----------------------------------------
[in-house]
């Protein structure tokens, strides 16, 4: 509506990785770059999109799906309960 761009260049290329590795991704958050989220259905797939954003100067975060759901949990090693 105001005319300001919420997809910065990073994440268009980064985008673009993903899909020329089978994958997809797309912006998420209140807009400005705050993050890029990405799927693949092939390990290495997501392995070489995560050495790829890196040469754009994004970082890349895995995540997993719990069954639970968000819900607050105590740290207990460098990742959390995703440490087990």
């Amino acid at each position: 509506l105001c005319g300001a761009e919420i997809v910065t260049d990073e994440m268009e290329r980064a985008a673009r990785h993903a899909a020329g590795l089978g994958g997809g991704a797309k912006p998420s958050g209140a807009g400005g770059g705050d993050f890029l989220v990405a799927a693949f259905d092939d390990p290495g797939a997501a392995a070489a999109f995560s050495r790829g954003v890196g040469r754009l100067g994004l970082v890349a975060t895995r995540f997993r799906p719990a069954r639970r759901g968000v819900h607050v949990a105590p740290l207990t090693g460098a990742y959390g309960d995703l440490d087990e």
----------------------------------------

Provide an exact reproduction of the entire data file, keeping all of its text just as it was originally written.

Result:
[in-house]
């Protein structure tokens, strides 16, 4: 509506990785770059999109799906309960 761009260049290329590795991704958050989220259905797939954003100067975060759901949990090693 105001005319300001919420997809910065990073994440268009980064985008673009993903899909020329089978994958997809797309912006998420209140807009400005705050993050890029990405799927693949092939390990290495997501392995070489995560050495790829890196040469754009994004970082890349895995995540997993719990069954639970968000819900607050105590740290207990460098990742959390995703440490087990």
């Amino acid at each position: 509506l105001c005319g300001a761009e919420i997809v910065t260049d990073e994440m268009e290329r980064a985008a673009r990785h993903a899909a020329g590795l089978g994958g997809g991704a797309k912006p998420s958050g209140a807009g400005g770059g705050d993050f890029l989220v990405a799927a693949f259905d092939d390990p290495g797939a997501a392995a070489a999109f995560s050495r790829g954003v890196g040469r754009l100067g994004l970082v890349a975060t895995r995540f997993r799906p719990a069954r639970r759901g968000v819900h607050v949990a105590p740290l207990t090693g460098a990742y959390g309960d995703l440490d087990e």